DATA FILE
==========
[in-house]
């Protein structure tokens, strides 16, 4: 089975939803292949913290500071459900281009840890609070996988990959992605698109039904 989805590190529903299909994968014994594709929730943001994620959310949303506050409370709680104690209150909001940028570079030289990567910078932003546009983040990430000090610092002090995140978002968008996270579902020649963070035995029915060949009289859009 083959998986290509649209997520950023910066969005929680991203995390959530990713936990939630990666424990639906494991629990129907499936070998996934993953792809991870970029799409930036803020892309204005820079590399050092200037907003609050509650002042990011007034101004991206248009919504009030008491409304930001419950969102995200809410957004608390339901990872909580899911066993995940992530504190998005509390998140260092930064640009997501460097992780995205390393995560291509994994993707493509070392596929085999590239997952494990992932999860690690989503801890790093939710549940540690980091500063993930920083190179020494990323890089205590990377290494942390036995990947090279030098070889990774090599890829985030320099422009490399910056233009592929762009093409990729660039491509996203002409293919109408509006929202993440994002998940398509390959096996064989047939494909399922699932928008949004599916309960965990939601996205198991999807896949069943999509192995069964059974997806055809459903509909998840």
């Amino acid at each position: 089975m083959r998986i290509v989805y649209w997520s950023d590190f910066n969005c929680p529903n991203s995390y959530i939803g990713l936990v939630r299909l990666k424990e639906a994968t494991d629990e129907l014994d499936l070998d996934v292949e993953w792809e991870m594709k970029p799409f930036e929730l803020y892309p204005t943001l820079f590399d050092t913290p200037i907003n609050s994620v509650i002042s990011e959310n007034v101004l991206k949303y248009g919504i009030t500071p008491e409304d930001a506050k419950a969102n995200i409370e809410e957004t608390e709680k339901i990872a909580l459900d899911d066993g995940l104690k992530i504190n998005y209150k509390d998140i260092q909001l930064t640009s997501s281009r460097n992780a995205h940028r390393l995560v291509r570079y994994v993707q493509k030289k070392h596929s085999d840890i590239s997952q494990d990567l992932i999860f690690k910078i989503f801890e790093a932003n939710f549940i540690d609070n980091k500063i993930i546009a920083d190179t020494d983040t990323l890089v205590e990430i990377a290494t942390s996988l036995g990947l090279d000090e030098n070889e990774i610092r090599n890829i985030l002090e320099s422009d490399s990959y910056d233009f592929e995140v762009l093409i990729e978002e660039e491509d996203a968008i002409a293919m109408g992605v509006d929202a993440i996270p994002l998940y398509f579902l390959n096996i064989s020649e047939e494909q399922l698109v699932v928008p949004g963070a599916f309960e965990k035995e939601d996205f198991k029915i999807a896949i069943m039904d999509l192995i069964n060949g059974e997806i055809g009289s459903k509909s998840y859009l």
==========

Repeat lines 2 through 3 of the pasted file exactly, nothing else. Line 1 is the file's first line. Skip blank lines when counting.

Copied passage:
């Protein structure tokens, strides 16, 4: 089975939803292949913290500071459900281009840890609070996988990959992605698109039904 989805590190529903299909994968014994594709929730943001994620959310949303506050409370709680104690209150909001940028570079030289990567910078932003546009983040990430000090610092002090995140978002968008996270579902020649963070035995029915060949009289859009 083959998986290509649209997520950023910066969005929680991203995390959530990713936990939630990666424990639906494991629990129907499936070998996934993953792809991870970029799409930036803020892309204005820079590399050092200037907003609050509650002042990011007034101004991206248009919504009030008491409304930001419950969102995200809410957004608390339901990872909580899911066993995940992530504190998005509390998140260092930064640009997501460097992780995205390393995560291509994994993707493509070392596929085999590239997952494990992932999860690690989503801890790093939710549940540690980091500063993930920083190179020494990323890089205590990377290494942390036995990947090279030098070889990774090599890829985030320099422009490399910056233009592929762009093409990729660039491509996203002409293919109408509006929202993440994002998940398509390959096996064989047939494909399922699932928008949004599916309960965990939601996205198991999807896949069943999509192995069964059974997806055809459903509909998840």
């Amino acid at each position: 089975m083959r998986i290509v989805y649209w997520s950023d590190f910066n969005c929680p529903n991203s995390y959530i939803g990713l936990v939630r299909l990666k424990e639906a994968t494991d629990e129907l014994d499936l070998d996934v292949e993953w792809e991870m594709k970029p799409f930036e929730l803020y892309p204005t943001l820079f590399d050092t913290p200037i907003n609050s994620v509650i002042s990011e959310n007034v101004l991206k949303y248009g919504i009030t500071p008491e409304d930001a506050k419950a969102n995200i409370e809410e957004t608390e709680k339901i990872a909580l459900d899911d066993g995940l104690k992530i504190n998005y209150k509390d998140i260092q909001l930064t640009s997501s281009r460097n992780a995205h940028r390393l995560v291509r570079y994994v993707q493509k030289k070392h596929s085999d840890i590239s997952q494990d990567l992932i999860f690690k910078i989503f801890e790093a932003n939710f549940i540690d609070n980091k500063i993930i546009a920083d190179t020494d983040t990323l890089v205590e990430i990377a290494t942390s996988l036995g990947l090279d000090e030098n070889e990774i610092r090599n890829i985030l002090e320099s422009d490399s990959y910056d233009f592929e995140v762009l093409i990729e978002e660039e491509d996203a968008i002409a293919m109408g992605v509006d929202a993440i996270p994002l998940y398509f579902l390959n096996i064989s020649e047939e494909q399922l698109v699932v928008p949004g963070a599916f309960e965990k035995e939601d996205f198991k029915i999807a896949i069943m039904d999509l192995i069964n060949g059974e997806i055809g009289s459903k509909s998840y859009l």